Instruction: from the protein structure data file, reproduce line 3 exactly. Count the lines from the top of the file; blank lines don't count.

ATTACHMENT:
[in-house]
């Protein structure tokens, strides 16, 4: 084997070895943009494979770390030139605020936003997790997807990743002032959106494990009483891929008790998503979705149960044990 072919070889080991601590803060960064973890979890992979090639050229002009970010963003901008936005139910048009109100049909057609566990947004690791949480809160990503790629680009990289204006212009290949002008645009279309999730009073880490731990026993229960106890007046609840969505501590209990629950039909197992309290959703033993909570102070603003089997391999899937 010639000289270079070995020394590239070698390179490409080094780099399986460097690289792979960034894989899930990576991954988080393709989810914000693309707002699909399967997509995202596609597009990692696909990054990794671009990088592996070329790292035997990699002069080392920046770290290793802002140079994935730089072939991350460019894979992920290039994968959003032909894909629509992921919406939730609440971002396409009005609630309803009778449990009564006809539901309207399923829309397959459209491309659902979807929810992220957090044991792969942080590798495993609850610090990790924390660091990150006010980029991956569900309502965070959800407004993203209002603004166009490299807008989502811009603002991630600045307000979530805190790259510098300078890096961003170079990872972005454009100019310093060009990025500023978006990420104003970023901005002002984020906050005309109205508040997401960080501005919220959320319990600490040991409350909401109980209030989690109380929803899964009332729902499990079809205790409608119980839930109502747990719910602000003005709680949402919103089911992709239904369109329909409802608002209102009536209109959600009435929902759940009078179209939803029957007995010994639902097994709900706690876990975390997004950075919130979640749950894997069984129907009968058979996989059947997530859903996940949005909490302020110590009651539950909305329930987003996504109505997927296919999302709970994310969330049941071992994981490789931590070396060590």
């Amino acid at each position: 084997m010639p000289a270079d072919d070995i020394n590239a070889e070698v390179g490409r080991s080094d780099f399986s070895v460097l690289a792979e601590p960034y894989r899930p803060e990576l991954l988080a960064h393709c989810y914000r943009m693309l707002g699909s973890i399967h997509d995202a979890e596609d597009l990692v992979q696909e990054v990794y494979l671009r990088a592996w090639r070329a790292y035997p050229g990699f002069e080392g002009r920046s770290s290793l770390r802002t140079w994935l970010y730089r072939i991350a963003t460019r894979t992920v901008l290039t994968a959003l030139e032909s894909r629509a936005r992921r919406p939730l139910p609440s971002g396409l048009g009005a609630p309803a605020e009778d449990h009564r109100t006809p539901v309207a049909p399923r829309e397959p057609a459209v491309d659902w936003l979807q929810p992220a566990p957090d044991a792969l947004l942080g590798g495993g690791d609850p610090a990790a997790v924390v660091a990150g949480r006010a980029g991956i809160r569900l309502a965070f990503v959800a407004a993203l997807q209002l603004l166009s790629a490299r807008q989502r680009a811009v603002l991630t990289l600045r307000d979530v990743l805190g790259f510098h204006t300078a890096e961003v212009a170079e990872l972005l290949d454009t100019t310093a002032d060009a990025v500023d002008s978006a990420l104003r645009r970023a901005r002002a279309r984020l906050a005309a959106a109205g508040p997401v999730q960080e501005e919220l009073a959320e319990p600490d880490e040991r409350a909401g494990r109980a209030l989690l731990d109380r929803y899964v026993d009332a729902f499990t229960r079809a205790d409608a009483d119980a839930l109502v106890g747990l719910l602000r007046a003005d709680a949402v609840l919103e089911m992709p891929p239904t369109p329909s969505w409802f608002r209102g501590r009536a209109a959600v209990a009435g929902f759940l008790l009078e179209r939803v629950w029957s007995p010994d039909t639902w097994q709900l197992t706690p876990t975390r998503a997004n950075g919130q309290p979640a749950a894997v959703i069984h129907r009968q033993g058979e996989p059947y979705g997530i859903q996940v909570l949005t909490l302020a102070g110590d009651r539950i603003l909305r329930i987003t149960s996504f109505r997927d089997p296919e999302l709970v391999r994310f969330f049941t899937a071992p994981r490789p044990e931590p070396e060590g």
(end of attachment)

């Amino acid at each position: 084997m010639p000289a270079d072919d070995i020394n590239a070889e070698v390179g490409r080991s080094d780099f399986s070895v460097l690289a792979e601590p960034y894989r899930p803060e990576l991954l988080a960064h393709c989810y914000r943009m693309l707002g699909s973890i399967h997509d995202a979890e596609d597009l990692v992979q696909e990054v990794y494979l671009r990088a592996w090639r070329a790292y035997p050229g990699f002069e080392g002009r920046s770290s290793l770390r802002t140079w994935l970010y730089r072939i991350a963003t460019r894979t992920v901008l290039t994968a959003l030139e032909s894909r629509a936005r992921r919406p939730l139910p609440s971002g396409l048009g009005a609630p309803a605020e009778d449990h009564r109100t006809p539901v309207a049909p399923r829309e397959p057609a459209v491309d659902w936003l979807q929810p992220a566990p957090d044991a792969l947004l942080g590798g495993g690791d609850p610090a990790a997790v924390v660091a990150g949480r006010a980029g991956i809160r569900l309502a965070f990503v959800a407004a993203l997807q209002l603004l166009s790629a490299r807008q989502r680009a811009v603002l991630t990289l600045r307000d979530v990743l805190g790259f510098h204006t300078a890096e961003v212009a170079e990872l972005l290949d454009t100019t310093a002032d060009a990025v500023d002008s978006a990420l104003r645009r970023a901005r002002a279309r984020l906050a005309a959106a109205g508040p997401v999730q960080e501005e919220l009073a959320e319990p600490d880490e040991r409350a909401g494990r109980a209030l989690l731990d109380r929803y899964v026993d009332a729902f499990t229960r079809a205790d409608a009483d119980a839930l109502v106890g747990l719910l602000r007046a003005d709680a949402v609840l919103e089911m992709p891929p239904t369109p329909s969505w409802f608002r209102g501590r009536a209109a959600v209990a009435g929902f759940l008790l009078e179209r939803v629950w029957s007995p010994d039909t639902w097994q709900l197992t706690p876990t975390r998503a997004n950075g919130q309290p979640a749950a894997v959703i069984h129907r009968q033993g058979e996989p059947y979705g997530i859903q996940v909570l949005t909490l302020a102070g110590d009651r539950i603003l909305r329930i987003t149960s996504f109505r997927d089997p296919e999302l709970v391999r994310f969330f049941t899937a071992p994981r490789p044990e931590p070396e060590g």